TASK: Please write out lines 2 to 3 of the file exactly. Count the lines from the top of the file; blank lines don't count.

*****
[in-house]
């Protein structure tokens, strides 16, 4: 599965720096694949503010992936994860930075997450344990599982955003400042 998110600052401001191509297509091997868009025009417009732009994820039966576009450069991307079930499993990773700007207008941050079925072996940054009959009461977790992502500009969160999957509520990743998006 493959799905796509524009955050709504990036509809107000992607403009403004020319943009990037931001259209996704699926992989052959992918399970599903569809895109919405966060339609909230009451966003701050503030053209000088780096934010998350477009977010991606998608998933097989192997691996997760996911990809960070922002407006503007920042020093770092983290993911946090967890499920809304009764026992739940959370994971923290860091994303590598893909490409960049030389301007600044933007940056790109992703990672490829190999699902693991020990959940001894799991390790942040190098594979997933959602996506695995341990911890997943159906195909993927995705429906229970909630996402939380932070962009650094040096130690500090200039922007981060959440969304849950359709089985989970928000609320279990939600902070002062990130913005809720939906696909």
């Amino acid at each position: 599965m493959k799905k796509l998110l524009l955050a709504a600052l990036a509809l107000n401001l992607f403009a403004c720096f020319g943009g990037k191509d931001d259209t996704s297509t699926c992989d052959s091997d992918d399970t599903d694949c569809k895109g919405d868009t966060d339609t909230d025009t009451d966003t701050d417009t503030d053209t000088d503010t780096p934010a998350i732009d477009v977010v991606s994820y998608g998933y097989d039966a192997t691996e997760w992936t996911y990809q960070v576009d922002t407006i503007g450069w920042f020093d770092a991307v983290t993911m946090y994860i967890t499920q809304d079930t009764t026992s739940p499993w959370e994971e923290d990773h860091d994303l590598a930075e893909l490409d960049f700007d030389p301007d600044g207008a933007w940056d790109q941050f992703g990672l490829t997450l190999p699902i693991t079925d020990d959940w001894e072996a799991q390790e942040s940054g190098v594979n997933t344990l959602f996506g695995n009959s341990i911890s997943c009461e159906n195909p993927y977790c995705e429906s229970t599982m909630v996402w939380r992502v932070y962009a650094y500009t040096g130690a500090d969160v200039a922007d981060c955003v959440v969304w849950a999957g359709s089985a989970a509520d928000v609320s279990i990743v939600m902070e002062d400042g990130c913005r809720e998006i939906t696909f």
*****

């Protein structure tokens, strides 16, 4: 599965720096694949503010992936994860930075997450344990599982955003400042 998110600052401001191509297509091997868009025009417009732009994820039966576009450069991307079930499993990773700007207008941050079925072996940054009959009461977790992502500009969160999957509520990743998006 493959799905796509524009955050709504990036509809107000992607403009403004020319943009990037931001259209996704699926992989052959992918399970599903569809895109919405966060339609909230009451966003701050503030053209000088780096934010998350477009977010991606998608998933097989192997691996997760996911990809960070922002407006503007920042020093770092983290993911946090967890499920809304009764026992739940959370994971923290860091994303590598893909490409960049030389301007600044933007940056790109992703990672490829190999699902693991020990959940001894799991390790942040190098594979997933959602996506695995341990911890997943159906195909993927995705429906229970909630996402939380932070962009650094040096130690500090200039922007981060959440969304849950359709089985989970928000609320279990939600902070002062990130913005809720939906696909």
């Amino acid at each position: 599965m493959k799905k796509l998110l524009l955050a709504a600052l990036a509809l107000n401001l992607f403009a403004c720096f020319g943009g990037k191509d931001d259209t996704s297509t699926c992989d052959s091997d992918d399970t599903d694949c569809k895109g919405d868009t966060d339609t909230d025009t009451d966003t701050d417009t503030d053209t000088d503010t780096p934010a998350i732009d477009v977010v991606s994820y998608g998933y097989d039966a192997t691996e997760w992936t996911y990809q960070v576009d922002t407006i503007g450069w920042f020093d770092a991307v983290t993911m946090y994860i967890t499920q809304d079930t009764t026992s739940p499993w959370e994971e923290d990773h860091d994303l590598a930075e893909l490409d960049f700007d030389p301007d600044g207008a933007w940056d790109q941050f992703g990672l490829t997450l190999p699902i693991t079925d020990d959940w001894e072996a799991q390790e942040s940054g190098v594979n997933t344990l959602f996506g695995n009959s341990i911890s997943c009461e159906n195909p993927y977790c995705e429906s229970t599982m909630v996402w939380r992502v932070y962009a650094y500009t040096g130690a500090d969160v200039a922007d981060c955003v959440v969304w849950a999957g359709s089985a989970a509520d928000v609320s279990i990743v939600m902070e002062d400042g990130c913005r809720e998006i939906t696909f």